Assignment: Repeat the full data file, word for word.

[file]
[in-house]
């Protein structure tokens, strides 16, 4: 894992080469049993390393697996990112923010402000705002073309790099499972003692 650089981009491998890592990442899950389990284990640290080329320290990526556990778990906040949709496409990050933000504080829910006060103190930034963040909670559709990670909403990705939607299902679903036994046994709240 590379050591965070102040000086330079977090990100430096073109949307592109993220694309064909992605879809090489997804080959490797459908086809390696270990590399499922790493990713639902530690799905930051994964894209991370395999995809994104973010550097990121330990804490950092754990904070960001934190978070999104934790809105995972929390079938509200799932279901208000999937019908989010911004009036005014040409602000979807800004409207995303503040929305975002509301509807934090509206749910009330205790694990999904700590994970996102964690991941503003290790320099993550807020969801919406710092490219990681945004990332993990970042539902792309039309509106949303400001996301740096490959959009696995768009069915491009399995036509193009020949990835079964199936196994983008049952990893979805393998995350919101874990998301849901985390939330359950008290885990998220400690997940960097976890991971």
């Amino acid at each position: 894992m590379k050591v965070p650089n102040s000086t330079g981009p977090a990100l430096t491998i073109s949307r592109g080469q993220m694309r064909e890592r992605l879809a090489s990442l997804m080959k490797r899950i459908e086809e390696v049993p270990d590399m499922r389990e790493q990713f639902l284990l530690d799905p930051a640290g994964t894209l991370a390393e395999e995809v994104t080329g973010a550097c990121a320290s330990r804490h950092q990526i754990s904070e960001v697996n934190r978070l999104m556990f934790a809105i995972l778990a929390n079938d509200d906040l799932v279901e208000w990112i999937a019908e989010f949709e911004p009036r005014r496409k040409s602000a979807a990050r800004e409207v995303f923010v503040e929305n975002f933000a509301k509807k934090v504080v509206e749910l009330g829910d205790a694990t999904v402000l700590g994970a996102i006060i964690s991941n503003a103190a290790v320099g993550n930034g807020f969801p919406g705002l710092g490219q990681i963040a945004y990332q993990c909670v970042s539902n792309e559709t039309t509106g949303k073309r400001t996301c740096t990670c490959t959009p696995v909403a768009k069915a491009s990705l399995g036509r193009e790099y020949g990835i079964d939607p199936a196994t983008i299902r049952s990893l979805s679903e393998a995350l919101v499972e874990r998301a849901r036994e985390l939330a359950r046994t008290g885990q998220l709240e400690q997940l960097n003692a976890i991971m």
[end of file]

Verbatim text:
[in-house]
């Protein structure tokens, strides 16, 4: 894992080469049993390393697996990112923010402000705002073309790099499972003692 650089981009491998890592990442899950389990284990640290080329320290990526556990778990906040949709496409990050933000504080829910006060103190930034963040909670559709990670909403990705939607299902679903036994046994709240 590379050591965070102040000086330079977090990100430096073109949307592109993220694309064909992605879809090489997804080959490797459908086809390696270990590399499922790493990713639902530690799905930051994964894209991370395999995809994104973010550097990121330990804490950092754990904070960001934190978070999104934790809105995972929390079938509200799932279901208000999937019908989010911004009036005014040409602000979807800004409207995303503040929305975002509301509807934090509206749910009330205790694990999904700590994970996102964690991941503003290790320099993550807020969801919406710092490219990681945004990332993990970042539902792309039309509106949303400001996301740096490959959009696995768009069915491009399995036509193009020949990835079964199936196994983008049952990893979805393998995350919101874990998301849901985390939330359950008290885990998220400690997940960097976890991971």
């Amino acid at each position: 894992m590379k050591v965070p650089n102040s000086t330079g981009p977090a990100l430096t491998i073109s949307r592109g080469q993220m694309r064909e890592r992605l879809a090489s990442l997804m080959k490797r899950i459908e086809e390696v049993p270990d590399m499922r389990e790493q990713f639902l284990l530690d799905p930051a640290g994964t894209l991370a390393e395999e995809v994104t080329g973010a550097c990121a320290s330990r804490h950092q990526i754990s904070e960001v697996n934190r978070l999104m556990f934790a809105i995972l778990a929390n079938d509200d906040l799932v279901e208000w990112i999937a019908e989010f949709e911004p009036r005014r496409k040409s602000a979807a990050r800004e409207v995303f923010v503040e929305n975002f933000a509301k509807k934090v504080v509206e749910l009330g829910d205790a694990t999904v402000l700590g994970a996102i006060i964690s991941n503003a103190a290790v320099g993550n930034g807020f969801p919406g705002l710092g490219q990681i963040a945004y990332q993990c909670v970042s539902n792309e559709t039309t509106g949303k073309r400001t996301c740096t990670c490959t959009p696995v909403a768009k069915a491009s990705l399995g036509r193009e790099y020949g990835i079964d939607p199936a196994t983008i299902r049952s990893l979805s679903e393998a995350l919101v499972e874990r998301a849901r036994e985390l939330a359950r046994t008290g885990q998220l709240e400690q997940l960097n003692a976890i991971m």